Course Description

Natural language processing (NLP) is one of the most important technologies of the information age. Understanding complex language utterances is also a crucial part of artificial intelligence. Applications of NLP are everywhere because people communicate most everything in language: web search, advertisement, emails, customer service, language translation, radiology reports, etc. There are a large variety of underlying tasks and machine learning models behind NLP applications. Recently, deep learning approaches have obtained very high performance across many different NLP tasks. These can solve tasks with single end-to-end models and do not require traditional, task-specific feature engineering. In this winter quarter course students will learn to implement, train, debug, visualize and invent their own neural network models. The course provides a thorough introduction to cutting-edge research in deep learning applied to NLP. On the model side we will cover word vector representations, window-based neural networks, recurrent neural networks, long-short-term-memory models, recursive neural networks, convolutional neural networks as well as some recent models involving a memory component. Through lectures and programming assignments students will learn the necessary engineering tricks for making neural networks work on practical problems.

This course is a merger of Stanford's previous cs224n course (Natural Language Processing) and cs224d (Deep Learning for Natural Language Processing).

Class Time and Location

Winter quarter (January - March, 2018)
Lecture: Tuesday, Thursday 4:30-5:50
Location: NVIDIA Auditorium

Grading Policy

See the Grading Page for more details on grading.

Assignment Details

See the Assignments Page for more details on how to hand in your assignments.

Final Project Details

See the Project Page for more details on the final project.

Useful Reference Texts

  • Dan Jurafsky and James H. Martin. Speech and Language Processing (3rd ed. draft) [link]
  • Yoav Goldberg. A Primer on Neural Network Models for Natural Language Processing [link]
  • Ian Goodfellow, Yoshua Bengio, and Aaron Courville. Deep Learning. MIT Press. [link]


  • Proficiency in Python
    All class assignments will be in Python (using numpy and tensorflow). There is a tutorial here for those who aren't as familiar with Python. If you have a lot of programming experience but in a different language (e.g. C/C++/Matlab/Javascript) you will probably be fine.
  • College Calculus, Linear Algebra (e.g. MATH 51, CME 100)
    You should be comfortable taking derivatives and understanding matrix vector operations and notation.
  • Basic Probability and Statistics (e.g. CS 109 or other stats course)
    You should know basics of probabilities, gaussian distributions, mean, standard deviation, etc.
  • Foundations of Machine Learning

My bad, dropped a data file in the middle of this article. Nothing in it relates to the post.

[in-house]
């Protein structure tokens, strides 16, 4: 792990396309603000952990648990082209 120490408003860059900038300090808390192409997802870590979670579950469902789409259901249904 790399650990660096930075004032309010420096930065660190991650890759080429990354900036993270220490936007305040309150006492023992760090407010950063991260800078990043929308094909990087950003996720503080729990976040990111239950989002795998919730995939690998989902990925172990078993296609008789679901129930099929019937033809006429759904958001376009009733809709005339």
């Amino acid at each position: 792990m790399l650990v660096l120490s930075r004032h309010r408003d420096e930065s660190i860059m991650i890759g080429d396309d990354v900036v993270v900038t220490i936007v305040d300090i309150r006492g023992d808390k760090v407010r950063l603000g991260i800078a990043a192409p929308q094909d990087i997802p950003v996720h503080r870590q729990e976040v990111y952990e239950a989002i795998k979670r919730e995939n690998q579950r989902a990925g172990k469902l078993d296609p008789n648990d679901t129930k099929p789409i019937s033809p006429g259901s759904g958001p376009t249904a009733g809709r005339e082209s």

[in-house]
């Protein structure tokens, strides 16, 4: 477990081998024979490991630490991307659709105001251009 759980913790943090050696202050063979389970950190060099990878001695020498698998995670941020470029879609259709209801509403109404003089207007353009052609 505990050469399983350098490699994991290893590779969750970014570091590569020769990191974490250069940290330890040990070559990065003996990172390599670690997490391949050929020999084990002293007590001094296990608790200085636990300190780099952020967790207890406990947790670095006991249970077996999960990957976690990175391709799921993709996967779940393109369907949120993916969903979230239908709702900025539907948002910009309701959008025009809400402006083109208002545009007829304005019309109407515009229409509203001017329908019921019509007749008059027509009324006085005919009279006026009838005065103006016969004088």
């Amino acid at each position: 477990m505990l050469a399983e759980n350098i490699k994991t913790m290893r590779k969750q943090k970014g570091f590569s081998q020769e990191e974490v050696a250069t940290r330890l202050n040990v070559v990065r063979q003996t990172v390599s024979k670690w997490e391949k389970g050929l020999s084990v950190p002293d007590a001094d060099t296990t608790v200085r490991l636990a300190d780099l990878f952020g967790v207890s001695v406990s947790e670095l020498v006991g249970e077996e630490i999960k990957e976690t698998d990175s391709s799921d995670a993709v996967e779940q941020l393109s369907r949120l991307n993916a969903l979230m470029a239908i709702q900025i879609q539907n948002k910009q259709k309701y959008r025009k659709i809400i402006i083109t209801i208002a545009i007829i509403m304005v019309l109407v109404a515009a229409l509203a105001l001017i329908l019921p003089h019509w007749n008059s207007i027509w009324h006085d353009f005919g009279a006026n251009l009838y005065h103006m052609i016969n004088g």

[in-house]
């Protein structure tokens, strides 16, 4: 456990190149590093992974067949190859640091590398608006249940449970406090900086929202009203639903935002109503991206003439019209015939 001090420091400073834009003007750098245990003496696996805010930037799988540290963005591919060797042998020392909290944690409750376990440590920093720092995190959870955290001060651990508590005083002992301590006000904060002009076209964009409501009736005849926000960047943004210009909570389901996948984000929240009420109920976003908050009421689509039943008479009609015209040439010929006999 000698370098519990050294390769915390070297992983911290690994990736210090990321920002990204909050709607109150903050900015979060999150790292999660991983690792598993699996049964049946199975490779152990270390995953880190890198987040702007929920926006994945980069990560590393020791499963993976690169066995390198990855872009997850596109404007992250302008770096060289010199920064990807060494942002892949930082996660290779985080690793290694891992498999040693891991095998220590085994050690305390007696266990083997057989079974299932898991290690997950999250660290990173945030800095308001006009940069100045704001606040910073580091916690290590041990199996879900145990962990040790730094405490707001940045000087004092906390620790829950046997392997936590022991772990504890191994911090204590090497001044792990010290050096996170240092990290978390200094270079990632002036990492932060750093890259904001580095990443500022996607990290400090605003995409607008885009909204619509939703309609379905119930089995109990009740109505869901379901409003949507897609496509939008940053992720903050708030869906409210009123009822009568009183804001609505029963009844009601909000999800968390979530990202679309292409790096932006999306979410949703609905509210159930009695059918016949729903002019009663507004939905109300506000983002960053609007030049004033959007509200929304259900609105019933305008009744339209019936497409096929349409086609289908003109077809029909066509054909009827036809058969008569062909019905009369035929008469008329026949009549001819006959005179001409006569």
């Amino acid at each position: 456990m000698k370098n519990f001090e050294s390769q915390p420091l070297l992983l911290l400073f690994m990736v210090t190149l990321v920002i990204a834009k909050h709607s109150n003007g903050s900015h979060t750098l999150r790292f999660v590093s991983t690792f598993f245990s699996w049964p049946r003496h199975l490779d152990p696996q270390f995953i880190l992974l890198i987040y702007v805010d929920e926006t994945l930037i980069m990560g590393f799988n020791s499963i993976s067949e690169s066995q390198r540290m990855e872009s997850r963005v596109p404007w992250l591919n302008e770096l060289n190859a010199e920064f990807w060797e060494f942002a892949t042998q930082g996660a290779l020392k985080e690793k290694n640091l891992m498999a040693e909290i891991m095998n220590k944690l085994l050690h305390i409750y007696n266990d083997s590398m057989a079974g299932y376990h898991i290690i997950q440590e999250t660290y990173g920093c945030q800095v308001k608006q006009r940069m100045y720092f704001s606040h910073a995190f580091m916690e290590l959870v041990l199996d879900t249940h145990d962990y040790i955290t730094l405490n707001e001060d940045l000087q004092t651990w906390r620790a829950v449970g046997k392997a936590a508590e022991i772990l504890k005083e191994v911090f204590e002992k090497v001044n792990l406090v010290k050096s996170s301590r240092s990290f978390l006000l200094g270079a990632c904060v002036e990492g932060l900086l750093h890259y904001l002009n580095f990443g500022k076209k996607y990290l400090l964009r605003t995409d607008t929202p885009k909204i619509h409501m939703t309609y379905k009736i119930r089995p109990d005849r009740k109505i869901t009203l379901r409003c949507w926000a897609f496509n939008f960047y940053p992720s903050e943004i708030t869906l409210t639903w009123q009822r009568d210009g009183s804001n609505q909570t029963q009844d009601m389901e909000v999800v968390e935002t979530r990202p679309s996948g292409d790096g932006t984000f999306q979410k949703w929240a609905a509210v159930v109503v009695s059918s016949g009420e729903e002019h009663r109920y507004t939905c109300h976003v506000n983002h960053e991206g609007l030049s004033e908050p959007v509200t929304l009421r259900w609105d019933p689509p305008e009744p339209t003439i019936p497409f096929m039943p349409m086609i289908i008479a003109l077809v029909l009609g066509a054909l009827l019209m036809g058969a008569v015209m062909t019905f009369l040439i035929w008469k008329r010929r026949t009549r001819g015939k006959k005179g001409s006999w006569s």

We will be formulating cost functions, taking derivatives and performing optimization with gradient descent. Either cs221 or cs229 cover this background. Some optimization tricks will be more intuitive with some knowledge of convex optimization.


Can I follow along from the outside?
We'd be happy if you join us! We plan to make the course materials widely available: The assignments, course notes and slides will be available online. However, we won't be able to give you course credit.
Are the lecture videos publicly available online?
Update as of July 2018: Though we hoped to make the 2018 lecture videos publicly available, unfortunately we were unable to secure permission to do so. However, you can watch the 2017 lecture videos on YouTube, and we are actively trying to arrange to make the 2019 videos publicly available.
Can I take this course on credit/no cred basis?
Yes. Credit will be given to those who would have otherwise earned a C- or above.
Can I audit or sit in?
In general we are very open to sitting-in guests if you are a member of the Stanford community (registered student, staff, and/or faculty). Out of courtesy, we would appreciate that you first email us or talk to the instructor after the first class you attend. Due to high enrollment, we cannot grade the assignments or final projects of any students who are not officially enrolled in the class.
Can I work in groups for the Final Project?
Yes, in groups of up to three people.
I have a question about the class. What is the best way to reach the course staff?
Stanford students please use an internal class forum on Piazza so that other students may benefit from your questions and our answers. If you have a personal matter, email us at the class mailing list
As an SCPD student, how do I make up for poster presentation component?
For the final poster presentation you can submit a video via youtube about your project.
As an SCPD student, how do I take the midterm?
For the midterm, we can use standard SCPD procedures of having your manager or somebody at your company monitor you during the exam.
Will there be virtual office hours for SCPD students
All office hours will be accesible on google hangouts. The link to the hangout is available on piazza